Surf competition raises concerns over illegal parking, congestion

Residents file complaints after Jaws Challenge

The volunteer-led Hana Highway Regulation Committee tallied more than 400 cars on the side of the road at Peahi, Hahana and Oili roads at around 10:30 a.m. Thursday during the Jaws Big Wave Championships. Local residents have filed complaints about the parking situation, saying it’s caused congestion and safety concerns. Photo courtesy of the Hana Highway Regulation

HAIKU — There’s no doubt that the Jaws Big Wave Championships draw big crowds every year to Peahi. However this year, the World Surf League’s competition also drew a collection of community concerns.

Local residents filed complaints over the flood of cars parked along Hana Highway and blocking sections of Hahana, Peahi and Haiku roads, as well as spectators trespassing on private properties to catch a glimpse of the large shore break.

Unsurprisingly, traffic also backed up on the highway Thursday due to minimal parking options, construction and spectator street crossings.

“I’m definitely not anti-the event. I think it’s really awesome and I think it’s a wonderful display of athleticism, but I do think that the WSL should be responsible for ensuring safety on the highway that day,” said Haiku resident Kolette Gunnison on Wednesday. “Everybody knows that there’s traffic and the worst part about it is the pedestrians in the street, bad parking, cars are sticking out — it’s just the danger factor of it all.”

Big wave season started Nov. 1 and runs until March 31, during which contestants are on standby until surfing conditions are ideal in mid-December. The WSL Big Wave team typically notifies the surfers with a yellow light within four days of competition and then a green light within 48 hours.

Cars coming in for the Jaws Big Wave Championships at Peahi last week were backed up along Hana Highway due to limited parking options, construction work and pedestrian crossings. Photo courtesy of the Hana Highway Regulation

And, like the nature of the event, tourists and local spectators are also left on standby and are sometimes caught by surprise when the Jaws Challenge is set to begin and cars start lining up.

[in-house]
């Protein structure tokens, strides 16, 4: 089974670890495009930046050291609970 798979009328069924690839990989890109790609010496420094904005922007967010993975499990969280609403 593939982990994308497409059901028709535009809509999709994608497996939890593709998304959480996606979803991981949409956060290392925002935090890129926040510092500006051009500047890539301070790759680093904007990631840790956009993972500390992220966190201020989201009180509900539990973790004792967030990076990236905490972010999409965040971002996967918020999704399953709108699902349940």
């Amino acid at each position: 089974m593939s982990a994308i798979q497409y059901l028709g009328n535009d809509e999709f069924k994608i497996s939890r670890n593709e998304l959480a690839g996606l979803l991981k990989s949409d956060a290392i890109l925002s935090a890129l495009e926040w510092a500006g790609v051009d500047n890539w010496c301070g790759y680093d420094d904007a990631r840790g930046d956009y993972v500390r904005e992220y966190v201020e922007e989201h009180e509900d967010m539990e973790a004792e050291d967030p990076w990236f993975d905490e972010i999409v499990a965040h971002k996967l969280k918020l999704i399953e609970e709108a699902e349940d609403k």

“I’m certainly not one who wants to see a parking lot — no way,” Gunnison said. “I’m also one who knows that on that day, it’s going to be congested and I’m OK with a little traffic for one day. . . . You just have to factor that into your drive and know that things are going to be a little more delayed that day. With that said, I think there should be some sort of parking control, whether to do some sort of coning to leave room for parking.

“I don’t know the exact solution, but I definitely don’t want to see anyone get hit by a car or have any car accidents,” she added.

While the World Surfing League has prior knowledge of the start date and event details, it couldn’t predict the overall growth of attendance and interest in the free live event.

“This year without question caught us a little off guard at the overwhelming response of spectators wanting to witness the event live,” WSL spokesperson Lauren Rolland said. “While we control all access to the event venue because it is on private property, we were not able to control the County of Maui-owned land where all the spectators gathered.

Spectators line the top of the steep cliff overlooking the 2019 cbdMD Jaws Big Wave Challenge professional surfing contest last Thursday at Peahi. The Maui News / MATTHEW THAYER photo

“In addition, which no one could prepare for, the state road workers happened to be re-striping the Hana Highway in that area, which added to the congestion,” Rolland said. “We will work with the local community and the County of Maui to ensure this does not happen next year.”

Hahana Road was used as the main access road down to Jaws for both drivers and spectators, and a few residents were concerned with environmental impact, claiming to find leftover trash and debris from the event.